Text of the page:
Forty-five years ago, I Know Why the Caged Bird Sings became one of the first twentieth-century autobiographies written by a black woman to reach a wide audience. Today, we celebrate the life of its author, Maya Angelou, who died this morning at age 86. 

A chief player in politics for many years, Angelou supported Martin Luther King Jr., Malcolm X, and Nelson Mandela as a civil rights activist, and later backed Hillary Clinton’s presidential campaign. During her life, she used her poetry to promote equality, tolerance, and peace, transcending the segregation, violence, and poverty she experienced as a child.

One of the most influential books written in English, Angelou’s transformative autobiography unleashed the genre of the American memoir to new possibilities. With 39 public bans since 1983 for its themes of childhood rape, sexuality, and racism, the book continues to face criticism, but maintains its position on required reading lists throughout the country.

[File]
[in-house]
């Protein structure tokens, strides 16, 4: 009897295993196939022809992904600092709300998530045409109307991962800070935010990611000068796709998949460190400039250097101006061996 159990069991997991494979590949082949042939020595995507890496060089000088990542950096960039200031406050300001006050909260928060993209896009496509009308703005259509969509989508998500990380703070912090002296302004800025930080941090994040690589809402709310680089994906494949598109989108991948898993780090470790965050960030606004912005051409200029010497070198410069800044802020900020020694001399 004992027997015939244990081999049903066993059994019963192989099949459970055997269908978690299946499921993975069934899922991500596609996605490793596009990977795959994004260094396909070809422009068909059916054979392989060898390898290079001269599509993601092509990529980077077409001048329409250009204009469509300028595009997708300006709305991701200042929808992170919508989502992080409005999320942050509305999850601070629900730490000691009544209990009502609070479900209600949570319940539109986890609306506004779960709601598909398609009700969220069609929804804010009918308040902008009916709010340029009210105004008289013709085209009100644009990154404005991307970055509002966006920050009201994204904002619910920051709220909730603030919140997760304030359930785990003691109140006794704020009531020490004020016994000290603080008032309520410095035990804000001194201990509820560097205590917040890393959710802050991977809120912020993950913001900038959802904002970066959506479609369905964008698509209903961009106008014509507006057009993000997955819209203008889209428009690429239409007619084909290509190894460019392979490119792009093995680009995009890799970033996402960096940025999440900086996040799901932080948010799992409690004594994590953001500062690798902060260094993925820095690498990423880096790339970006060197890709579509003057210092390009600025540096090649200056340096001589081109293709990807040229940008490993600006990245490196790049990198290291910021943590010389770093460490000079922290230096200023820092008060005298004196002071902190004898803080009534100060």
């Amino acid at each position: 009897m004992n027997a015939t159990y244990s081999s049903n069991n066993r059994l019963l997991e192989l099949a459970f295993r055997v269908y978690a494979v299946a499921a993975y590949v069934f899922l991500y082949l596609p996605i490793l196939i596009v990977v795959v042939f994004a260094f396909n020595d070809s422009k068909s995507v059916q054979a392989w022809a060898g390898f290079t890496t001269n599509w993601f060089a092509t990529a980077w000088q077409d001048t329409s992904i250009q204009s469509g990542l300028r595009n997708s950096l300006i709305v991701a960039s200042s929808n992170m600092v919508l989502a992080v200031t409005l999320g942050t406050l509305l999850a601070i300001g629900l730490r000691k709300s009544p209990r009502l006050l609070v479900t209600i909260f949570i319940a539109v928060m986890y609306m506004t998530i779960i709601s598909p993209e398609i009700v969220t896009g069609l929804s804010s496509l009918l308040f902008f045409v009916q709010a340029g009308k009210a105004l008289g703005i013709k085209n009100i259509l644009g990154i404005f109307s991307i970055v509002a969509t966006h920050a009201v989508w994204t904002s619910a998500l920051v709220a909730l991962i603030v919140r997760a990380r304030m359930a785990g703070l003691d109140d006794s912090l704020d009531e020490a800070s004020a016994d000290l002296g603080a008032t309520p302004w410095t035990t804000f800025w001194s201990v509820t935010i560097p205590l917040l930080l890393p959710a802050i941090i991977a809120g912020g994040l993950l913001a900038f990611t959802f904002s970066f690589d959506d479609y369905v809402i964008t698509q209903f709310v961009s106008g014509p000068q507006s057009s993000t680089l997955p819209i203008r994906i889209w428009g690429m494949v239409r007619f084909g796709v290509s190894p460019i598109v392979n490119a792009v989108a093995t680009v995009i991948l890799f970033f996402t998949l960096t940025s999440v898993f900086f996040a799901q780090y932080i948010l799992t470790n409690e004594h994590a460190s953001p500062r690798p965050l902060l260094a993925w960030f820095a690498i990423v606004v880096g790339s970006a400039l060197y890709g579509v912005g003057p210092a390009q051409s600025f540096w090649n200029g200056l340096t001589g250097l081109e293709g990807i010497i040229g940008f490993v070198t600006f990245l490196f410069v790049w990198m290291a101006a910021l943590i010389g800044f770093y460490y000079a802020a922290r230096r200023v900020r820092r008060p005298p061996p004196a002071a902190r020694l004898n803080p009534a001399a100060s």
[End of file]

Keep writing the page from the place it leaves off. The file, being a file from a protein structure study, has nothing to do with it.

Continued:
Regarding her banned books, Angelou said: “I’m always sorry that people ban my books. Many times I’ve been called the most banned. And many times my books are banned by people who never read two sentences. I feel sorry for the young person who never gets to read.” 

An icon of free expression, Angelou lived as an artist, teacher, and activist. In a tribute to her late friend Nelson Mandela, she wrote: “No sun outlasts its sunset, but it will rise again and bring the dawn.” Today, her words resound as the world honors one of the most inspirational American female writers of the past century. 


To read more about Maya Angelou, see:

At 80, Maya Angelou Reflects on a ‘Glorious’ Life

Maya Angelou ‘the brightest light’ says Barack Obama

Maya Angelou, Lyrical Witness of the Jim Crow South, Dies at 86